green chafer, white-haired leaf chafer
Family: Scarabaeidae Subfamily: Rutelinae Genus: Anomala Species: Anomala albopilosa (Hope, 1839)
Total body length 15.0–26.0 mm (0.59–1.02 in). Body shape ovate. Color rich green, slightly shiny; rarely reddish or olive colored. Front tibia with two external teeth; apical tooth long and slightly decurved in female (may be worn in older specimens), often shorter in male; basal tooth evident in male and female. Front inner claw bifurcate; bifurcate claw weakly sinuate in male, simple in female. Hind tibia with inner margin simple, not greatly dilated at the middle.
Undescribed. For Anomala (Ritcher, 1966): Grub C-shaped, not hump-backed, cylindrical, whitish. Lacinia of maxilla with 2 apical unci equal in size. Maxillary stridulatory area with 4–7 sharp, recurved teeth. Epipharynx with 2–4 prominent heli. Final antennal segment with single dorsal sensory spot. Spiracles on abdominal segments 7 and 8 similar in size and conspicuously larger than spiracles on abdominal segments 1–6. Anal slit transverse, arcuate; bordered by several irregular rows of stout setae. Lower anal lip bearing patch of 13 hamate setae.
East Asia. This scarab is known from the four major islands of Japan (Kysushu, Shikoku, Honshu, and Hokkaido) (Kobayashi and Matsumoto, 2011), the Ryuku Islands, Korea, and Taiwan (Arakaki et al., 2015).
The larvae of this species feed on the roots of kenaf (Hibiscus cannabinus) (Hiramatsu et al., 2001), pines (Pinus spp.) (Nitto and Taohibana, 1955), sweet potatoes (Ipomoea batatu), and sugarcane (Saccharum officinarum) (Arakaki et al., 2015).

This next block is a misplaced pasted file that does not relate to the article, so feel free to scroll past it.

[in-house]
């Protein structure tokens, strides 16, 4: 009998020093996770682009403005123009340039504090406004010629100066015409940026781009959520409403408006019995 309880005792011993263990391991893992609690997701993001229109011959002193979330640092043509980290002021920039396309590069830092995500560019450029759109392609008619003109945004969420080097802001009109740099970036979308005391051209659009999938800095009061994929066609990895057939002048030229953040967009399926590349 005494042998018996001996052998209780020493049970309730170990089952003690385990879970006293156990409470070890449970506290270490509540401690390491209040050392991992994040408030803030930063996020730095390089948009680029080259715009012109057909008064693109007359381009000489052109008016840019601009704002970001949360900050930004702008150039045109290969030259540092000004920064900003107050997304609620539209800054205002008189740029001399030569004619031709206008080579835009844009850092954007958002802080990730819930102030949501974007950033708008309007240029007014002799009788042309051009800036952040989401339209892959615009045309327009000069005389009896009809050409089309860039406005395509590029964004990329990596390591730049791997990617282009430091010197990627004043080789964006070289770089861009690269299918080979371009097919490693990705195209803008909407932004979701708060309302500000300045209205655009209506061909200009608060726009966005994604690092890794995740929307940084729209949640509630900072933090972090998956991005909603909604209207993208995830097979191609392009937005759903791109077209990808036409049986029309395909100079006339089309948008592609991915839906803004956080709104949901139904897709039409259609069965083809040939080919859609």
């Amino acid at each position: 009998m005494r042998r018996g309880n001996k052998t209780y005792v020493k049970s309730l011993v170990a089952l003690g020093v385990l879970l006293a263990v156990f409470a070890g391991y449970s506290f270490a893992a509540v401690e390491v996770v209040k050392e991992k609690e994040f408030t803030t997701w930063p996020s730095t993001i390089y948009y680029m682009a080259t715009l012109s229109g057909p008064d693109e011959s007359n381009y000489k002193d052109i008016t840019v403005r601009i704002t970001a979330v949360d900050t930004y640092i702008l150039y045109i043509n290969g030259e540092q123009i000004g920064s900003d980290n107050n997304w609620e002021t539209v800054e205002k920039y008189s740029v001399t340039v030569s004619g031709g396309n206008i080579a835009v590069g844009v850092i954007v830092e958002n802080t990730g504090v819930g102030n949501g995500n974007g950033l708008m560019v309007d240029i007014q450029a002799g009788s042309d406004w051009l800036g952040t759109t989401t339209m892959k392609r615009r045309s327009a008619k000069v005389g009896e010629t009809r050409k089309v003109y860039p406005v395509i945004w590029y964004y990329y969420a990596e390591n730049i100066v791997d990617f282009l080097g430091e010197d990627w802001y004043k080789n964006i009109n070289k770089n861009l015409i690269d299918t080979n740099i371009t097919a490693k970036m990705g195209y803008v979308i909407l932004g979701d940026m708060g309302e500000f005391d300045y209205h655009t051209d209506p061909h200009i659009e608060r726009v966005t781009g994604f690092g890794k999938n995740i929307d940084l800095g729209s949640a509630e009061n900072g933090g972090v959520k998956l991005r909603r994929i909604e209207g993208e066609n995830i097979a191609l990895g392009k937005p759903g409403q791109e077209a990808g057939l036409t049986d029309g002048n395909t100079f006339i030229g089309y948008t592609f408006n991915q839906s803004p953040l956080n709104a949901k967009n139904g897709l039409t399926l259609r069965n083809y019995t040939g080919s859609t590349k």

(Arakaki et al., 2015): This species has one generation per year, and adults emerge from May to late July. Eggs are deposited in soil by June. First instar larvae emerge by July and third instars by October. Overwintering occurs in the third instar, and pupation usually begins by May. Larvae live in soil and feed on the roots of several plant species.
Significant. In Japan, larvae of this scarab are known pests (Arakaki et al., 2015). In the Ryuku Islands, Anomala albopilosa is a particularly significant pest of sugarcane with periodic outbreaks causing severe damage to sugarcane production of Okinawa (Arakaki et al., 2015).
Recorded, not established. This species has been recorded in Hawaii at least twice, with records from 1955-56 and 1971-72 (USDA, 1957; USDA, 1974). In both cases specimens were found on aircraft flying into Hawaii from Japan.
Not established or recorded. There are no records of this species from Guam.
This species is attracted to lights at night, and it is likely that it would be attracted to well-lit ports and airports. This would allow for hitchhiking on marine or air cargo. Indeed, this species has entered Hawaii at least twice aboard aircraft (USDA, 1957; USDA, 1974).
Anomala albopilosa is one of five Anomala species recorded from Hawaii and Guam, along with Anomala orientalis, Anomala sulcatula, Anomala viridana, and Anomala cuprea. It can be separated from the other species by examination of the bifurcate male front claw (weakly sinuate in A. albopilosa versus strongly sinuate in A. cuprea and A. viridana, curved but non-sinuate in A. orientalis and A. sulcatula), male hind tibia (A. albopilosa not greatly dilated at the middle on the inner margin versus inner margin greatly dilated at the middle in A. sulcatula), and total body length (A. albopilosa 15.0–26.0 mm [0.59–1.02 in] versus less than 13.0 mm [0.51 in] in A. orientalis).
Anomala immarginata Reitter